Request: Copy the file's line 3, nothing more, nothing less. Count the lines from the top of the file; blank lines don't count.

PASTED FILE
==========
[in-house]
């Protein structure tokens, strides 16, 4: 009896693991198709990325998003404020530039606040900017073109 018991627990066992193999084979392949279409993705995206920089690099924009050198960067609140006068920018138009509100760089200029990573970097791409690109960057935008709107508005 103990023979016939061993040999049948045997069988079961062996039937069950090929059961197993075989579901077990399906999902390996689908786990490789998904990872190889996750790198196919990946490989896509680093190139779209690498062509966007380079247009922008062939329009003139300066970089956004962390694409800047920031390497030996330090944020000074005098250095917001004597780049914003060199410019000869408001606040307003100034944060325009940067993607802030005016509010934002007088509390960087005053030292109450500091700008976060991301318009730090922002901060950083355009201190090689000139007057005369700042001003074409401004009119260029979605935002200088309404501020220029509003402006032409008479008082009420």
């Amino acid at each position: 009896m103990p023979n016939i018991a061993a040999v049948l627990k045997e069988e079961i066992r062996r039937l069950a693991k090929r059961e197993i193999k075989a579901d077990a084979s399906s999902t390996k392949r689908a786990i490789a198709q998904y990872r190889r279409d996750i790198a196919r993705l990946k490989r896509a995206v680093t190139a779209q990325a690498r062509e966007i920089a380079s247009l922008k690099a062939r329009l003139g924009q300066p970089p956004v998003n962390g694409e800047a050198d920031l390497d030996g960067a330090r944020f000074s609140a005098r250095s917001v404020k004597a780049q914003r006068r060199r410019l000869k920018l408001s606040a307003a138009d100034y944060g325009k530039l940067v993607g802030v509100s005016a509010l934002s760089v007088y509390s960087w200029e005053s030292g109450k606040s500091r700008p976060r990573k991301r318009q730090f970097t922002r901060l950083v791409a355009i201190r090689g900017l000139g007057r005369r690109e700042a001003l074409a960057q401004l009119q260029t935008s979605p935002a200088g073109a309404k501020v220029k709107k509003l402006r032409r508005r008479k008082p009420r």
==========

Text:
């Amino acid at each position: 009896m103990p023979n016939i018991a061993a040999v049948l627990k045997e069988e079961i066992r062996r039937l069950a693991k090929r059961e197993i193999k075989a579901d077990a084979s399906s999902t390996k392949r689908a786990i490789a198709q998904y990872r190889r279409d996750i790198a196919r993705l990946k490989r896509a995206v680093t190139a779209q990325a690498r062509e966007i920089a380079s247009l922008k690099a062939r329009l003139g924009q300066p970089p956004v998003n962390g694409e800047a050198d920031l390497d030996g960067a330090r944020f000074s609140a005098r250095s917001v404020k004597a780049q914003r006068r060199r410019l000869k920018l408001s606040a307003a138009d100034y944060g325009k530039l940067v993607g802030v509100s005016a509010l934002s760089v007088y509390s960087w200029e005053s030292g109450k606040s500091r700008p976060r990573k991301r318009q730090f970097t922002r901060l950083v791409a355009i201190r090689g900017l000139g007057r005369r690109e700042a001003l074409a960057q401004l009119q260029t935008s979605p935002a200088g073109a309404k501020v220029k709107k509003l402006r032409r508005r008479k008082p009420r």